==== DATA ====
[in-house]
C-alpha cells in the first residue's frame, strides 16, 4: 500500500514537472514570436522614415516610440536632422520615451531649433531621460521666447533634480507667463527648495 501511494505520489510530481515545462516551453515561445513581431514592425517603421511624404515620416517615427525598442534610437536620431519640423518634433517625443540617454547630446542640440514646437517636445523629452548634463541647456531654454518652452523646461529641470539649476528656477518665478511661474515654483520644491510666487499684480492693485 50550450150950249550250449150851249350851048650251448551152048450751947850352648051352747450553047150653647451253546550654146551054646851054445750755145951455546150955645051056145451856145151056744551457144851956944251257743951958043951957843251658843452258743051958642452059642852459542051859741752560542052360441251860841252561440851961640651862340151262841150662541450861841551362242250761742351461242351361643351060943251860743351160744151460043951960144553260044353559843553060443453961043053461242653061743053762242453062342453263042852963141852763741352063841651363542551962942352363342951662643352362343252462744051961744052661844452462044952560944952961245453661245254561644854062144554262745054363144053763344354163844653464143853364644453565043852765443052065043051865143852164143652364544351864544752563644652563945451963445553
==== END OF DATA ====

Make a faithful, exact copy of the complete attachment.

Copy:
[in-house]
C-alpha cells in the first residue's frame, strides 16, 4: 500500500514537472514570436522614415516610440536632422520615451531649433531621460521666447533634480507667463527648495 501511494505520489510530481515545462516551453515561445513581431514592425517603421511624404515620416517615427525598442534610437536620431519640423518634433517625443540617454547630446542640440514646437517636445523629452548634463541647456531654454518652452523646461529641470539649476528656477518665478511661474515654483520644491510666487499684480492693485 50550450150950249550250449150851249350851048650251448551152048450751947850352648051352747450553047150653647451253546550654146551054646851054445750755145951455546150955645051056145451856145151056744551457144851956944251257743951958043951957843251658843452258743051958642452059642852459542051859741752560542052360441251860841252561440851961640651862340151262841150662541450861841551362242250761742351461242351361643351060943251860743351160744151460043951960144553260044353559843553060443453961043053461242653061743053762242453062342453263042852963141852763741352063841651363542551962942352363342951662643352362343252462744051961744052661844452462044952560944952961245453661245254561644854062144554262745054363144053763344354163844653464143853364644453565043852765443052065043051865143852164143652364544351864544752563644652563945451963445553